Three former owners and employees of two different video relay service companies pleaded guilty today to conspiring to defraud the Federal Communications Commission’s (FCC) Video Relay Service (VRS) program of more than $2.5 million, announced Assistant Attorney General Lanny A. Breuer of the Criminal Division.
The following defendants each pleaded guilty before U.S. District Court Judge Joel A. Pisano in Trenton, N.J., to one count of conspiracy to commit mail fraud:
Buscaron, Fernandez and Zfati were charged with engaging in schemes to steal millions of dollars from the FCC’s VRS program, along with 23 other people and one company, in six indictments unsealed on Nov. 19, 2009. According to the indictments, VRS is an online video translation service that allows people with hearing disabilities to communicate with hearing individuals through the use of interpreters and web cameras. A person with a hearing disability who wants to communicate with a hearing person can do so by contacting a VRS provider through an audio and video Internet connection. The VRS provider, in turn, employs a video interpreter to view and interpret the hearing disabled person’s signed conversation and relay the signed conversation orally to a hearing person.
VRS is funded by fees assessed by telecommunications providers to telephone customers, and is provided at no cost to VRS users. The FCC reimburses VRS providers at a rate of approximately $6.50 per minute, which amounts to approximately $390 per hour.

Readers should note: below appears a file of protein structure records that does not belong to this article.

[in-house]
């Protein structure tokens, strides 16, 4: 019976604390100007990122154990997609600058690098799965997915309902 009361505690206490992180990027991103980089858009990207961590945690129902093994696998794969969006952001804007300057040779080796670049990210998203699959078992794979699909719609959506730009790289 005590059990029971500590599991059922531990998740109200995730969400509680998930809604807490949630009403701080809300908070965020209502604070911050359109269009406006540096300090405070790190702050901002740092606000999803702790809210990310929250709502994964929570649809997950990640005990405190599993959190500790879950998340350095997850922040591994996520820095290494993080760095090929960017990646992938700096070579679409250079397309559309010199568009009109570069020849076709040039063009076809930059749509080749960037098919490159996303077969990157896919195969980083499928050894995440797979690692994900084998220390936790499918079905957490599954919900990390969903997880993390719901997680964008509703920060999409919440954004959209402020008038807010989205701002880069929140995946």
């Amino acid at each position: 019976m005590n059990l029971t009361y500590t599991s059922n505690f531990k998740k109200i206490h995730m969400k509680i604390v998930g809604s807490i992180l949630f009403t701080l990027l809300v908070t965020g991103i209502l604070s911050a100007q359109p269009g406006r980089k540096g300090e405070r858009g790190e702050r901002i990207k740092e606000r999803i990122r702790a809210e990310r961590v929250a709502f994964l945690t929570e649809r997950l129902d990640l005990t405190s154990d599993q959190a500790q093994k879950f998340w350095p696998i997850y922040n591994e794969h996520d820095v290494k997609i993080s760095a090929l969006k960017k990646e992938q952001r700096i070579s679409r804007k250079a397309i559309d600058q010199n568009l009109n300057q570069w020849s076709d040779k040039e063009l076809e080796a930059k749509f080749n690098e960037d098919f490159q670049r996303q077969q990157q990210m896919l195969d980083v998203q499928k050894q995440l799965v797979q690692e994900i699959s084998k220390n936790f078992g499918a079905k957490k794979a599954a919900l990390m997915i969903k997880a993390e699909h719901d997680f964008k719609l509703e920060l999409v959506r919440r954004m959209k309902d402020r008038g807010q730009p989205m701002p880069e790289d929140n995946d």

In pleading guilty, the three defendants admitted that they conspired with others to pay individuals to make fraudulent VRS phone calls and to process fraudulent VRS phone calls that were billed to the FCC through VRS provider Viable Communications Inc. Each defendant admitted to generating or processing thousands of illegitimate VRS hours that were billed to the FCC. According to information contained in the plea documents, Buscaron, Fernandez and Zfati each admitted that their role in defrauding the FCC’s VRS program led to a total loss of between $2.5 and $7 million.
At sentencing, the defendants each face a maximum sentence of 20 years in prison, a fine of $250,000, as well as mandatory restitution and forfeiture. Sentencing is scheduled for June 29, 2010.
To date, 11 individuals have pleaded guilty to their roles in defrauding the FCC. Co-defendants Joshua Finkle and Irma Azrelyant, co-owners of DHIS, pleaded guilty on Feb. 18, 2010, for their roles in the scheme and are scheduled to be sentenced on June 29, 2010. Co-defendant Alfia Iskandarova, a DHIS VI, pleaded guilty on March 4, 2010, and is scheduled to be sentenced on June 28, 2010.
The indictments charge owners and employees of the following six companies with engaging in a scheme to defraud the FCC’s VRS program:
An indictment is merely an accusation, and defendants are presumed innocent until and unless proven guilty at trial beyond a reasonable doubt.
These cases are being prosecuted by Assistant Chief Hank Bond Walther and Trial Attorney Brigham Cannon of the Criminal Division’s Fraud Section. The cases are being investigated by FBI’s Washington Field Office, the U.S. Postal Inspection Service and the FCC Office of Inspector General.